After looking around for a good 20 minutes, I went to go explore more of the ruins in the canyon.  These are the best looking ones, but there are several Anasazi adobe cliff houses throughout the canyon.  I went up the canyon looking at different ruins and was amazed at what I found.

So is Blanding really as boring as it sounds?  Surprisingly, I am going to say no.  I found myself on the way home wanting to go back and do some more exploring.  I would definitely recommend visiting Blanding, although I think that you should do some research before hand so that you know what you are doing.  Blanding has several old ruins to go scout out all around it.  The one disappointing thing about it though is that I couldn't find any good information about where to find the ruins.  There was information that I found here and there, but not any one great source.  I think that Blanding really has a ton of potential, but should do a better job advertising its potential.  It could be a fun place to visit, but if people don't know what there is there, they won't go.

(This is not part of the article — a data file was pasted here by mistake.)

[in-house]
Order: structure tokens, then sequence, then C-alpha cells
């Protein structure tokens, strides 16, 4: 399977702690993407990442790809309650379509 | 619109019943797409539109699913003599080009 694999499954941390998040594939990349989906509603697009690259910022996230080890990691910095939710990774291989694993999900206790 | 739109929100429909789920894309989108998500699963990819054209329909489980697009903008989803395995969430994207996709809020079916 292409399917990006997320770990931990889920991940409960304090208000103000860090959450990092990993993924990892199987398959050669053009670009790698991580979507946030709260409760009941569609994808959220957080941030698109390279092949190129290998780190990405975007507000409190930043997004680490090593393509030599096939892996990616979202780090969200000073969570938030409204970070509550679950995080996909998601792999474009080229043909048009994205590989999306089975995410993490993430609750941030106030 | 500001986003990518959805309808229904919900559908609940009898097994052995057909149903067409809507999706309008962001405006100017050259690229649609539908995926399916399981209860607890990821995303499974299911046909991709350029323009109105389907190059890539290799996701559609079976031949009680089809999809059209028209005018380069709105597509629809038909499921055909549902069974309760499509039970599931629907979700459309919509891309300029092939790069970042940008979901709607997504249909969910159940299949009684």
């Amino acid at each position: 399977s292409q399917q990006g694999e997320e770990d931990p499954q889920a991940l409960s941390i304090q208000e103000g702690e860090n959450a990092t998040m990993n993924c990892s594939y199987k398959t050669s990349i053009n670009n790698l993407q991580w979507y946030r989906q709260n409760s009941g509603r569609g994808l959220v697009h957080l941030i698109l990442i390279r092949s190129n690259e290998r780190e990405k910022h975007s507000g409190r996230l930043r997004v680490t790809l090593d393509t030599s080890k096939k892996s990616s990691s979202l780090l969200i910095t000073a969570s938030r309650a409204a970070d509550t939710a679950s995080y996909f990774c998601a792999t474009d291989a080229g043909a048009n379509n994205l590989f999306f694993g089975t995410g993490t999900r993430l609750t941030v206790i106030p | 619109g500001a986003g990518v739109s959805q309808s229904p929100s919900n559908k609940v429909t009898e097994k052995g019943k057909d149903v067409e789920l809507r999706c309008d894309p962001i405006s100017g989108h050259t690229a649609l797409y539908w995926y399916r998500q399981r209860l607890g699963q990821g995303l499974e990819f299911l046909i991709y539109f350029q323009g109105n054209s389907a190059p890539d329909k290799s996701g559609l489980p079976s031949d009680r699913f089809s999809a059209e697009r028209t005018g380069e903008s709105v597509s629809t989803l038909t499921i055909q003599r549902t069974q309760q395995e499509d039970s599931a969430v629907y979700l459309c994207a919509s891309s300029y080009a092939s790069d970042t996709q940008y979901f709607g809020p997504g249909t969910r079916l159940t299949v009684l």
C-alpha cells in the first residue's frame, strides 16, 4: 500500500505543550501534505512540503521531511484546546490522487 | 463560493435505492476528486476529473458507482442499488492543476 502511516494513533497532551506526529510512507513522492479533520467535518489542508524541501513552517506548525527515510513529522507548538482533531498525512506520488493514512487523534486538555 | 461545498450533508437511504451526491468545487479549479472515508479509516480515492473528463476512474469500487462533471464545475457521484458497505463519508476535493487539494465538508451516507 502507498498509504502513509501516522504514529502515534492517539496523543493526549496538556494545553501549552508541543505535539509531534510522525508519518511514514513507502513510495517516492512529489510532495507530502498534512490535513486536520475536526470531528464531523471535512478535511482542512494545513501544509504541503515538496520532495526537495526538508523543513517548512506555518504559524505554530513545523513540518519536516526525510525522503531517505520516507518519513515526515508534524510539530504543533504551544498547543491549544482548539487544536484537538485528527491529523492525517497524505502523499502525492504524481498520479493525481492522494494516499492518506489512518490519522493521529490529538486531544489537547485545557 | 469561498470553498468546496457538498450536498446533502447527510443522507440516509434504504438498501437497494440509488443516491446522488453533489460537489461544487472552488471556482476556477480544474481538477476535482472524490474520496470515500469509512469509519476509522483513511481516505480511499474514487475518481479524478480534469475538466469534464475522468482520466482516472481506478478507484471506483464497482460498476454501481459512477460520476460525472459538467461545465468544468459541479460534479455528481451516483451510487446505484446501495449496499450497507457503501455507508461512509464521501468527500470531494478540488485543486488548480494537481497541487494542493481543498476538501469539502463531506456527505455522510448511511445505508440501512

As for what else is going to happen in the future, I have to take a trip north to Monticello.  There is a little university in Cedar City that I had never heard of before called George Wythe University (click here for more info).  The University recently decided to add a satelite campus in Monticello.  Ground breaking for the campus happened in 2008, but construction was paused due to the economic recession.  The master plan looks stunning, however it will be interesting to see if this develops.  When I was looking on the main page of George Wythe University, some pages regarding the campus in Monicello have been deleted and others funneled me to a page in which I could make a secure donation to the University.  It would be cool though, and I am impressed with the efforts in San Juan County to bring institutions of higher education to the cities around the county.